EU Commission dismisses problems with ECB oversight

Reuters

The European Central Bank can oversee lenders in a banking union, the EU's top regulatory official said on Thursday, contradicting a report that said a proposed new ECB supervisory structure would be illegal.

The Financial Times reported on Wednesday that one of the European Union's top legal advisers had written an opinion saying the new structure would be "illegal" and that changes would more than likely have to be made to the EU's treaty.

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But Reuters has obtained the 12-page opinion from the European Council's legal expert and it does not state that the proposed supervisory authority at the ECB would be against EU law, although it does highlight a series of legal obstacles to establishing it.

"The proposal that we have made is legally sound," said Michel Barnier, the European commissioner responsible for financial regulation and the legislation to establish a banking union.

"I do not see any political obstacles to giving non-euro countries a decisive voice in the single supervisor, if they want to join," he said in a statement.

"We need to make sure that the final solution is solid from both the political and legal perspective."

Barnier's remarks came as one of his senior officials dismissed the newspaper report, saying it was wrongly interpreted and out of date.

"Legal issues for the creation of (an) ECB supervision mechanism can all be solved," Jonathan Faull, the director general of the European Commission division responsible for banking union, said on Twitter.

Another EU official, speaking on condition of anonymity, said the European Commission's legal service had found no major problems with the proposed supervisory structure, and the ECB's legal team was also expected to permit it, he said.

The remarks came as European leaders meet for a two-day summit where they will try to bridge division over a banking union, including plans for a single banking supervisor, a move to resolve one of core problems fuelling the debt crisis.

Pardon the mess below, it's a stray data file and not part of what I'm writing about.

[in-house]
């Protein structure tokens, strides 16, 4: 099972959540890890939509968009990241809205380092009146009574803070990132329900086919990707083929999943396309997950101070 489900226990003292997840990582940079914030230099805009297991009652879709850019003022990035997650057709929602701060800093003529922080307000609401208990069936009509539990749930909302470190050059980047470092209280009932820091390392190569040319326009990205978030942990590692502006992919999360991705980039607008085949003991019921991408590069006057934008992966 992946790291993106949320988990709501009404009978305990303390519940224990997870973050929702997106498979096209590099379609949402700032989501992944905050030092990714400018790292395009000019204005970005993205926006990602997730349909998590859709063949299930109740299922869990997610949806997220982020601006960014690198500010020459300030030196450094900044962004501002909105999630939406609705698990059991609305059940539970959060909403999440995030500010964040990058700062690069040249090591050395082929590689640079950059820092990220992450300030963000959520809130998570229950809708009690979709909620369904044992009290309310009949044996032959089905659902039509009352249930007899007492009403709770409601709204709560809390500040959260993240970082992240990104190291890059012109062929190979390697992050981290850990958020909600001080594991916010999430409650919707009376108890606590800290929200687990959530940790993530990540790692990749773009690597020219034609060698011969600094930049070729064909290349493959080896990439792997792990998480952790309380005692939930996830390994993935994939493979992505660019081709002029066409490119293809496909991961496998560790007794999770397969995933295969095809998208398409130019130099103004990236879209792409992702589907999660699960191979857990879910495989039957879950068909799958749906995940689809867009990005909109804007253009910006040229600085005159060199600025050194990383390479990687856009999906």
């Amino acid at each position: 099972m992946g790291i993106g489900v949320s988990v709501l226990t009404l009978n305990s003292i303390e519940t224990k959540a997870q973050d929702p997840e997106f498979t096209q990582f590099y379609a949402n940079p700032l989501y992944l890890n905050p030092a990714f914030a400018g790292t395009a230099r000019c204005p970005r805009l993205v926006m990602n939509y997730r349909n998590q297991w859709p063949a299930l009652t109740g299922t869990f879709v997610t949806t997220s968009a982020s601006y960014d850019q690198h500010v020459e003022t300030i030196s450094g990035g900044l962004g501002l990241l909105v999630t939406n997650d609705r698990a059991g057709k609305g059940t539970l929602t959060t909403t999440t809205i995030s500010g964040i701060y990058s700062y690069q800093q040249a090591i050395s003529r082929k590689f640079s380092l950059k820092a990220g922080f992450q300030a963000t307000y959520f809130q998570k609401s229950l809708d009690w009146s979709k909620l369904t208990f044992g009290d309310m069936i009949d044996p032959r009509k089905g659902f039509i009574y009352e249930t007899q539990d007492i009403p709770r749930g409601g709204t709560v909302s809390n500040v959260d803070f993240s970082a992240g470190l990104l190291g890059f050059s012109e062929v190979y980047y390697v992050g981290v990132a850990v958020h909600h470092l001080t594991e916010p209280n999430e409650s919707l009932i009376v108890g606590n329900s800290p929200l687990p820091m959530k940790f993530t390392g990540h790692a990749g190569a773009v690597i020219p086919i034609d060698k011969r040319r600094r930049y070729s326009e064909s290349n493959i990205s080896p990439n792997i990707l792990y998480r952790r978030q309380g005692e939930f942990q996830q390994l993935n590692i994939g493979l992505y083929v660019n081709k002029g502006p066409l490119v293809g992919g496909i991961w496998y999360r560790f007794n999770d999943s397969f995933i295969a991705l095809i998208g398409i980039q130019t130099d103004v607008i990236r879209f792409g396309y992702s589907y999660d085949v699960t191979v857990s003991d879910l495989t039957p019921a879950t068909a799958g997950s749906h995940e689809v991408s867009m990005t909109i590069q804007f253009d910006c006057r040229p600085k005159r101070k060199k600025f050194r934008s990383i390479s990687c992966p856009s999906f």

They will address one of the major obstacles to the project: how to cater for the 10 EU countries that do not use the euro, and allay fears that they could be sidelined or disadvantaged whether they chose to join or stay out of the new structure.

In the document obtained by Reuters, legal experts set out the complications of including a country that does not use the euro in a scheme designed chiefly for the euro zone's 17 members but they do not dispute the legality of the scheme.

Officials do, however, spell out the limitations of the structure of the ECB, which is due to take over the supervision of banks, and the difficulties of fully involving non-euro-zone countries in the central bank's decisions.

The document, prepared by legal advisers in the European Council, the institution that hosts meetings of EU ministers and leaders, addresses one option to accommodate non-euro countries - the creation of a new body within the central bank where regulators from countries outside the euro would have a say.

The experts say this would not breach European Union law, so long as the final decision on supervision remains with the currency bloc's central bank.

One of the concerns of countries outside the euro, such as Hungary, is that it would not receive an equal say in supervisory decisions if it joined the banking union.

The ECB could, for example, demand a euro-zone bank keep back more capital to cover losses, a request that could lead to it reigning in lending in the bank's Hungary arm, with Budapest powerless to oppose.

"There are a lot of banks with links between the euro zone and non-euro-zone countries. A lot of countries, including Germany, really want these other countries to be involved," said one EU official.

The idea of creating a new body in the central bank has some supporters in the European Parliament, who hope it will encourage the likes of Poland or Sweden to join.

The banking union is set to have three major steps: the ECB takes over monitoring euro zone banks and others that sign up; a single fund is created to close down and settle the debts of failed banks; and a comprehensive scheme to protect savers' deposits is established. (Reporting By Luke Baker and John O'Donnell)